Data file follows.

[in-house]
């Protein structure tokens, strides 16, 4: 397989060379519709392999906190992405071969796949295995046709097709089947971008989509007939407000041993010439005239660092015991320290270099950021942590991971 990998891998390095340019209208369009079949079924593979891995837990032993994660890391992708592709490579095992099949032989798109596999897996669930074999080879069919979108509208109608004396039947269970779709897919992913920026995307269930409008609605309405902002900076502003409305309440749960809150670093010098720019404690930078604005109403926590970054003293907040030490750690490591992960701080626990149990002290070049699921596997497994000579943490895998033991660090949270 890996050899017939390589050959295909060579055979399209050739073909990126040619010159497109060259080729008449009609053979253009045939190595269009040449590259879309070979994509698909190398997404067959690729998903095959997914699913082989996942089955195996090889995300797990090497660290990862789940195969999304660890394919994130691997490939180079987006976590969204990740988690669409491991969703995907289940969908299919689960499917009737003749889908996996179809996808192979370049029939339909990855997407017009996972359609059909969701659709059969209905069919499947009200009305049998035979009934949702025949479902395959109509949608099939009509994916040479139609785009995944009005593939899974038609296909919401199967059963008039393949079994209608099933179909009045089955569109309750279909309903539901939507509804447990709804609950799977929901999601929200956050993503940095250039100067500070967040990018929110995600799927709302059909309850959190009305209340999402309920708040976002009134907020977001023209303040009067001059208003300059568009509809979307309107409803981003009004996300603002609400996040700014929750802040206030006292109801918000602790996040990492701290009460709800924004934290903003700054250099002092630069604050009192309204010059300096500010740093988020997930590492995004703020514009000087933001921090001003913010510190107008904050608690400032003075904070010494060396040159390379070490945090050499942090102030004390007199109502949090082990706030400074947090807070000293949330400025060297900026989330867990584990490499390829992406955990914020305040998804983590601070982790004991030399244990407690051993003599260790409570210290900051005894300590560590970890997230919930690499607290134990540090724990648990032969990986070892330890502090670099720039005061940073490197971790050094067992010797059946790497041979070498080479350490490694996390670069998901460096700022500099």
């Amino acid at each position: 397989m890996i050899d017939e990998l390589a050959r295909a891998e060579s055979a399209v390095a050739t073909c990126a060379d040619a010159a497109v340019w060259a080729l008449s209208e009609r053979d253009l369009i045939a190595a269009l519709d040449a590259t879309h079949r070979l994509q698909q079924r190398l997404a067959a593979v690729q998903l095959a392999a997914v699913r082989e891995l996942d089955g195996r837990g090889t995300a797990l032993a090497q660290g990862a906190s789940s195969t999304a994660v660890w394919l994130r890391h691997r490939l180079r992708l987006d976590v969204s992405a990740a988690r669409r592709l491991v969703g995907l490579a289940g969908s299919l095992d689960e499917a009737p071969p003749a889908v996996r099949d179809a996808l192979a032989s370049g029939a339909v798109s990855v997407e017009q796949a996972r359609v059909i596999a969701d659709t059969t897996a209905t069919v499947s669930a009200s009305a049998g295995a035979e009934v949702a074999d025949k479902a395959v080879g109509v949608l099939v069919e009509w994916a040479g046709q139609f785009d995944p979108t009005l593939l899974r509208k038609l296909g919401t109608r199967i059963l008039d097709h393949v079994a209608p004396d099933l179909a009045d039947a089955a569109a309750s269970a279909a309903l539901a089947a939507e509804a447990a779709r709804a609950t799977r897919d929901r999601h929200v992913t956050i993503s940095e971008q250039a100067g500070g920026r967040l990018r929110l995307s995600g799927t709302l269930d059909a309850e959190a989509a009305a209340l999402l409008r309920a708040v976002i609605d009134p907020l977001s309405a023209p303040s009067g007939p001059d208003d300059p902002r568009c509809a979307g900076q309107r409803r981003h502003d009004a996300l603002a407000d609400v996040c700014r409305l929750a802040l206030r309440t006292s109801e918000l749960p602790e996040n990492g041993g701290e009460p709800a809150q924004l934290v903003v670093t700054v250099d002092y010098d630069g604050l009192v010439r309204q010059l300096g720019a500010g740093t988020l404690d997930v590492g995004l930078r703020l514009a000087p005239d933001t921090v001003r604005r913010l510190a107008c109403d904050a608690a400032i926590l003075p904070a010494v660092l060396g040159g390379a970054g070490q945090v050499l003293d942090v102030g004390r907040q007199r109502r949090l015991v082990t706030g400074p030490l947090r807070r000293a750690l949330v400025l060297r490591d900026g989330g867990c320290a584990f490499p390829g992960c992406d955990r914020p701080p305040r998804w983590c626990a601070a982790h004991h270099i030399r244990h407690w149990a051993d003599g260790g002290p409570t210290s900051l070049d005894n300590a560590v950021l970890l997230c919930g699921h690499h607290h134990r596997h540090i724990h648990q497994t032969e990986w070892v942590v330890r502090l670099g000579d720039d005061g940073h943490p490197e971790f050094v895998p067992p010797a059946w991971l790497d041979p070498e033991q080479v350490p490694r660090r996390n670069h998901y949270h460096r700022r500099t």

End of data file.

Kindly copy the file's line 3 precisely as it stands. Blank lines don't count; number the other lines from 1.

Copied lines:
């Amino acid at each position: 397989m890996i050899d017939e990998l390589a050959r295909a891998e060579s055979a399209v390095a050739t073909c990126a060379d040619a010159a497109v340019w060259a080729l008449s209208e009609r053979d253009l369009i045939a190595a269009l519709d040449a590259t879309h079949r070979l994509q698909q079924r190398l997404a067959a593979v690729q998903l095959a392999a997914v699913r082989e891995l996942d089955g195996r837990g090889t995300a797990l032993a090497q660290g990862a906190s789940s195969t999304a994660v660890w394919l994130r890391h691997r490939l180079r992708l987006d976590v969204s992405a990740a988690r669409r592709l491991v969703g995907l490579a289940g969908s299919l095992d689960e499917a009737p071969p003749a889908v996996r099949d179809a996808l192979a032989s370049g029939a339909v798109s990855v997407e017009q796949a996972r359609v059909i596999a969701d659709t059969t897996a209905t069919v499947s669930a009200s009305a049998g295995a035979e009934v949702a074999d025949k479902a395959v080879g109509v949608l099939v069919e009509w994916a040479g046709q139609f785009d995944p979108t009005l593939l899974r509208k038609l296909g919401t109608r199967i059963l008039d097709h393949v079994a209608p004396d099933l179909a009045d039947a089955a569109a309750s269970a279909a309903l539901a089947a939507e509804a447990a779709r709804a609950t799977r897919d929901r999601h929200v992913t956050i993503s940095e971008q250039a100067g500070g920026r967040l990018r929110l995307s995600g799927t709302l269930d059909a309850e959190a989509a009305a209340l999402l409008r309920a708040v976002i609605d009134p907020l977001s309405a023209p303040s009067g007939p001059d208003d300059p902002r568009c509809a979307g900076q309107r409803r981003h502003d009004a996300l603002a407000d609400v996040c700014r409305l929750a802040l206030r309440t006292s109801e918000l749960p602790e996040n990492g041993g701290e009460p709800a809150q924004l934290v903003v670093t700054v250099d002092y010098d630069g604050l009192v010439r309204q010059l300096g720019a500010g740093t988020l404690d997930v590492g995004l930078r703020l514009a000087p005239d933001t921090v001003r604005r913010l510190a107008c109403d904050a608690a400032i926590l003075p904070a010494v660092l060396g040159g390379a970054g070490q945090v050499l003293d942090v102030g004390r907040q007199r109502r949090l015991v082990t706030g400074p030490l947090r807070r000293a750690l949330v400025l060297r490591d900026g989330g867990c320290a584990f490499p390829g992960c992406d955990r914020p701080p305040r998804w983590c626990a601070a982790h004991h270099i030399r244990h407690w149990a051993d003599g260790g002290p409570t210290s900051l070049d005894n300590a560590v950021l970890l997230c919930g699921h690499h607290h134990r596997h540090i724990h648990q497994t032969e990986w070892v942590v330890r502090l670099g000579d720039d005061g940073h943490p490197e971790f050094v895998p067992p010797a059946w991971l790497d041979p070498e033991q080479v350490p490694r660090r996390n670069h998901y949270h460096r700022r500099t």